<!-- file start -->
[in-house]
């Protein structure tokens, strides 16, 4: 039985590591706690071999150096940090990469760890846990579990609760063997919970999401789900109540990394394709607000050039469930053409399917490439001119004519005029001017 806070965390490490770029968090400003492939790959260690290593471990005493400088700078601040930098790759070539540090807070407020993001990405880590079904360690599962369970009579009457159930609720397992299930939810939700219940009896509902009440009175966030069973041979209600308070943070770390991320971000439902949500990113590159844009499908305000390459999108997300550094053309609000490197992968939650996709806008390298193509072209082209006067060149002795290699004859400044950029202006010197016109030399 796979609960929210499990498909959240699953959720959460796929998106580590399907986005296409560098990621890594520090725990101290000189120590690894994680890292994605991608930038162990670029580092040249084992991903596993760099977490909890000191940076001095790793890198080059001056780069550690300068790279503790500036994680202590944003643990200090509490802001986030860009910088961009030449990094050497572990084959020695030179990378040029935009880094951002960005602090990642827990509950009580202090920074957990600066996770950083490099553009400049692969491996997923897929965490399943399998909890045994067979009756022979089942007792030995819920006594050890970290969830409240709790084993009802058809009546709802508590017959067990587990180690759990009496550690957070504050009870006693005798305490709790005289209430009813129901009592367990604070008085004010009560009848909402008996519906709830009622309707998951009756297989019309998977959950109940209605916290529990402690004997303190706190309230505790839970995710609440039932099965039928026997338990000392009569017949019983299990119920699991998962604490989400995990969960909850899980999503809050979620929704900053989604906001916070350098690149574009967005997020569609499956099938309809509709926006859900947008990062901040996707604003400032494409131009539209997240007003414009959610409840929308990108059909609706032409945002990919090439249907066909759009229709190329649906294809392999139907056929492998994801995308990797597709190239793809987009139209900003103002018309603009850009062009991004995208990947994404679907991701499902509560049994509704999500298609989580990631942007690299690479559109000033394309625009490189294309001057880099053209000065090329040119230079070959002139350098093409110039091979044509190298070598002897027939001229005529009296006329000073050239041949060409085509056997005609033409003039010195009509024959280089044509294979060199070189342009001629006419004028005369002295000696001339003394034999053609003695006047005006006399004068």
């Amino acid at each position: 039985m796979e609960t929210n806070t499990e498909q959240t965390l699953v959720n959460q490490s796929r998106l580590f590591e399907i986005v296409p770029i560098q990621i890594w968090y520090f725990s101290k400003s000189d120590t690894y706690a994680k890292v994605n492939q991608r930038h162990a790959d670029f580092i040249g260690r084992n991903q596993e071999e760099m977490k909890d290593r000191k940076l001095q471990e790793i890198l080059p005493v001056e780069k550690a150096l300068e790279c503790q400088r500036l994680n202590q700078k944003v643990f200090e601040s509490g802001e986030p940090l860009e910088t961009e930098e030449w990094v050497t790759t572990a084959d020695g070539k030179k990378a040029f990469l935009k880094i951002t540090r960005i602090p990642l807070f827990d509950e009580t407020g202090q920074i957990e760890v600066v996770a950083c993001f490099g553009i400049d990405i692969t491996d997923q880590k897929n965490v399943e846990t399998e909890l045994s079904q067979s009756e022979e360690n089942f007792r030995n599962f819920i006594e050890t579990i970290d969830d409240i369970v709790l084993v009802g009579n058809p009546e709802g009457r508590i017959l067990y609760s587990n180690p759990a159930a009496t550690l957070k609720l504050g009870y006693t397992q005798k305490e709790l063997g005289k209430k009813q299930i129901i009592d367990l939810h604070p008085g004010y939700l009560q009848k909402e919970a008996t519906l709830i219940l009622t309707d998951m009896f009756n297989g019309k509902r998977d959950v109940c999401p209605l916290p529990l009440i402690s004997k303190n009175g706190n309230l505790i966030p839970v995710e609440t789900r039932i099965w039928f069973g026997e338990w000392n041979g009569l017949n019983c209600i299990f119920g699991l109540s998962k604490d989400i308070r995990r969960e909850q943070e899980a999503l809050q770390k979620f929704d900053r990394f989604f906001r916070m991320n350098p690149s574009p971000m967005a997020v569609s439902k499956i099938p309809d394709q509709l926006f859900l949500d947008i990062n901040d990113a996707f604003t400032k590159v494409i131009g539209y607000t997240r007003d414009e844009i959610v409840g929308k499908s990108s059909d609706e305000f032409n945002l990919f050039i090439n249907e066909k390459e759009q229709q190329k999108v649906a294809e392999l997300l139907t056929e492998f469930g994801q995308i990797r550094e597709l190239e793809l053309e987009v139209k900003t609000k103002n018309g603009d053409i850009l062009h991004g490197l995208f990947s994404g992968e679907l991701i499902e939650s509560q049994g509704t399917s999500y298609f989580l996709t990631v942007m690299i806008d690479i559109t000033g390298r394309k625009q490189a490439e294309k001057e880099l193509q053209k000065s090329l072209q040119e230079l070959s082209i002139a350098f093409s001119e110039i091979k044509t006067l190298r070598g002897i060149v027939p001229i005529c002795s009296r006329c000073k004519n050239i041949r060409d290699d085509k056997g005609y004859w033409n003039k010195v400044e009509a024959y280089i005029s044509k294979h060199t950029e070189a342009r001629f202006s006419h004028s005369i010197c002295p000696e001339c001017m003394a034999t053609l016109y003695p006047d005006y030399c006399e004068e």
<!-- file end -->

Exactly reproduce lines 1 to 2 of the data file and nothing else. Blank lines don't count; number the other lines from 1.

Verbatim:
[in-house]
């Protein structure tokens, strides 16, 4: 039985590591706690071999150096940090990469760890846990579990609760063997919970999401789900109540990394394709607000050039469930053409399917490439001119004519005029001017 806070965390490490770029968090400003492939790959260690290593471990005493400088700078601040930098790759070539540090807070407020993001990405880590079904360690599962369970009579009457159930609720397992299930939810939700219940009896509902009440009175966030069973041979209600308070943070770390991320971000439902949500990113590159844009499908305000390459999108997300550094053309609000490197992968939650996709806008390298193509072209082209006067060149002795290699004859400044950029202006010197016109030399 796979609960929210499990498909959240699953959720959460796929998106580590399907986005296409560098990621890594520090725990101290000189120590690894994680890292994605991608930038162990670029580092040249084992991903596993760099977490909890000191940076001095790793890198080059001056780069550690300068790279503790500036994680202590944003643990200090509490802001986030860009910088961009030449990094050497572990084959020695030179990378040029935009880094951002960005602090990642827990509950009580202090920074957990600066996770950083490099553009400049692969491996997923897929965490399943399998909890045994067979009756022979089942007792030995819920006594050890970290969830409240709790084993009802058809009546709802508590017959067990587990180690759990009496550690957070504050009870006693005798305490709790005289209430009813129901009592367990604070008085004010009560009848909402008996519906709830009622309707998951009756297989019309998977959950109940209605916290529990402690004997303190706190309230505790839970995710609440039932099965039928026997338990000392009569017949019983299990119920699991998962604490989400995990969960909850899980999503809050979620929704900053989604906001916070350098690149574009967005997020569609499956099938309809509709926006859900947008990062901040996707604003400032494409131009539209997240007003414009959610409840929308990108059909609706032409945002990919090439249907066909759009229709190329649906294809392999139907056929492998994801995308990797597709190239793809987009139209900003103002018309603009850009062009991004995208990947994404679907991701499902509560049994509704999500298609989580990631942007690299690479559109000033394309625009490189294309001057880099053209000065090329040119230079070959002139350098093409110039091979044509190298070598002897027939001229005529009296006329000073050239041949060409085509056997005609033409003039010195009509024959280089044509294979060199070189342009001629006419004028005369002295000696001339003394034999053609003695006047005006006399004068």